As a part of the SUNY General Education Framework, all first-time full time Freshman at Farmingdale State College (FSC) beginning Fall 2023, are required to develop knowledge and skills in Diversity: Equity, Inclusion, and Social Justice (DEISJ). Students will be able to fulfill this requirement at FSC by taking a specially designated DEISJ course that has been developed by faculty and approved by the DEISJ Review Board. DEISJ-approved courses will be developed in accordance with the guiding principles and criteria outlined below. DEISJ-approved courses may meet other General Education Knowledge and Skills areas and/or core competencies and thus be dually designated. DEISJ-approved courses may also earn other special designations such as those for Applied Learning or Writing Intensive.
BUS 386 Marketing Analytics
BUS 314 Supply Chain Analytics
BUS 319 Marketing Research
BUS 387 Financial Analytics
MTH 246 Introduction to Financial Mathematics
MTH 346 Continuous Time Finance
BCS 260 Introduction to Database Systems
BCS 425 Business Intelligence and Data Warehousing
BUS 442 Human Resources Analytics
EGL 101 Composition I: College Writing
This is the first part of a required sequence in college essay writing. Students learn to view writing as a process that involves generating ideas, formulating and developing a thesis, structuring paragraphs and essays, as well as revising and editing drafts. The focus is on the development of critical and analytical thinking. Students also learn the correct and ethical use of print and electronic sources. At least one research paper is required. A grade of C or higher is a graduation requirement. Note: Students passing a departmental diagnostic exam given on the first day of class will remain in EGL 101; all others will be placed in EGL 097. Prerequisite is any of the following: successful completion of EGL 097; an SAT essay score (taken prior to March 1, 2016) of 7 or higher; an SAT essay score (taken after March 1, 2016) of 5 or higher; on-campus placement testing.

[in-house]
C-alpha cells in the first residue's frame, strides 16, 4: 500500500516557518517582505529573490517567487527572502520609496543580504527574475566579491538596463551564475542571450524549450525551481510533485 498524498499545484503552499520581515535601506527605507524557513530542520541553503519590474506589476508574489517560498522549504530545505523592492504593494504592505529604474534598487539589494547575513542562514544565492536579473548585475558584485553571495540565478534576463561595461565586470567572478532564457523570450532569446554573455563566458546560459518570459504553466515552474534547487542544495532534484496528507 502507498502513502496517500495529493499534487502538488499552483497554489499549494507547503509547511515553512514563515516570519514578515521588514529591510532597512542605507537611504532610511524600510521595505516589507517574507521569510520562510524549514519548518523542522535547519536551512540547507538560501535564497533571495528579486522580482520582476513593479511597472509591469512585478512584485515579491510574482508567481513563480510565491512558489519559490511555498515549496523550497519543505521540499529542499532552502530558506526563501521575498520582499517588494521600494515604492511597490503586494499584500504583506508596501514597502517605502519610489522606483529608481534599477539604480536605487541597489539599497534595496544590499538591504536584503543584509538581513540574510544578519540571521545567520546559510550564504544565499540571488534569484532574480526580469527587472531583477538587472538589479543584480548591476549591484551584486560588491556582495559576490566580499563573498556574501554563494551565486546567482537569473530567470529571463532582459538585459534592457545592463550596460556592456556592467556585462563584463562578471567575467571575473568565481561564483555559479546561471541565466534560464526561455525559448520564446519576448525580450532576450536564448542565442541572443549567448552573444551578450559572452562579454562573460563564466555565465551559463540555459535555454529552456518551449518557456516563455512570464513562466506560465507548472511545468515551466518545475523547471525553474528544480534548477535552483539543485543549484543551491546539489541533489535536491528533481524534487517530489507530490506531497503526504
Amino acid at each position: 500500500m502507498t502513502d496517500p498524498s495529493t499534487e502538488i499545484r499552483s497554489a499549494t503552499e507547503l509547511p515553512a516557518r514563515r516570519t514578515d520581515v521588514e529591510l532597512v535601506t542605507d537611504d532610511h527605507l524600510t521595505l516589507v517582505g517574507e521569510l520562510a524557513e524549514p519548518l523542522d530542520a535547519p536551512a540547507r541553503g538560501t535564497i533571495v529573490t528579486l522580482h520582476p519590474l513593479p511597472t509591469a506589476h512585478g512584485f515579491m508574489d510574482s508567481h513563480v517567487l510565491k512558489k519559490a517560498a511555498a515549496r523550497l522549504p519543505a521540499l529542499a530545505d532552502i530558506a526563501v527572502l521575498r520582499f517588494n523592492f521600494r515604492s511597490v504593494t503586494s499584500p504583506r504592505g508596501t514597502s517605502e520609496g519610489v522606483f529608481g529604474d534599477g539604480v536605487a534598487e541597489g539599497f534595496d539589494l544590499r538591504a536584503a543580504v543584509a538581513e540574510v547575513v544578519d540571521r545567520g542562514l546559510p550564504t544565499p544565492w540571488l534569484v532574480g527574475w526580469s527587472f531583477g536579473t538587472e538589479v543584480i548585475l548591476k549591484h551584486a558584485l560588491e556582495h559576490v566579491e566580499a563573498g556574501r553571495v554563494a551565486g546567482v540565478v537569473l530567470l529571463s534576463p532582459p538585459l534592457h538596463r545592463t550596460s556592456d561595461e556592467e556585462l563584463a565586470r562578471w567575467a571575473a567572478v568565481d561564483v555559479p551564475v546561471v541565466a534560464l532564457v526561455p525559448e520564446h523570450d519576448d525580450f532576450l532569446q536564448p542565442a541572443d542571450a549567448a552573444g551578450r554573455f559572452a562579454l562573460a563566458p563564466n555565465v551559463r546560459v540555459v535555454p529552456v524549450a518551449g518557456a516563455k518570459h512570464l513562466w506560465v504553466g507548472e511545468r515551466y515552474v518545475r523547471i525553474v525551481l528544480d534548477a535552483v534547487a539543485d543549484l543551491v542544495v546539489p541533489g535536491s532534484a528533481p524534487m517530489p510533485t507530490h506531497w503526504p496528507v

EGL 102 Composition II: Writing About Literature
This is the second part of the required introductory English composition sequence. This course builds on writing skills developed in EGL 101, specifically the ability to write analytical and persuasive essays and to use research materials correctly and effectively. Students read selections from different literary genres (poetry, drama, and narrative fiction). Selections from the literature provide the basis for analytical and critical essays that explore the ways writers use works of the imagination to explore human experience. Grade of C or higher is a graduation requirement. Prerequisite(s): EGL 101
MTH 116 College Algebra
This course is designed to provide students with a firm foundation in symbolic manipulation and algebraic reasoning. Both manipulative skills and conceptual understanding of algebraic principles are stressed. Topics include equivalent expressions and equations, linear functions, properties of exponents and logarithms, quadratic equations, power functions, exponential functions. Upon completion of this course students will be prepared for precalculus as well as for quantitative courses in the natural and social sciences. Prerequisite(s): MP2 or MTH 015
ECO 156 Principles of Economics (Macroeconomics)
This course is designed to introduce classic macroeconomic issues such as unemployment, inflation, national income and economic growth. The course will provide a unified framework to address these issues and to study the impact of different policies, such as monetary and fiscal policies, on the aggregate behavior of the economy. Analytical tools will be used to understand the experiences of the United States and other countries, and to address how current policy initiatives affect their macroeconomic performance.
ECO 157 Principles of Economics (Microeconomics)
This course introduces students to fundamental economic concepts and theory, including demand, supply, and the formation of equilibrium prices in product and resource markets. Students will learn a specific set of analytical tools as well as how to apply them to current policy issues. In addition, the course offers an introduction to applied fields such as industrial organization (market structures), labor economics, international trade, and market failure.
BUS 141 Contemporary Business Communications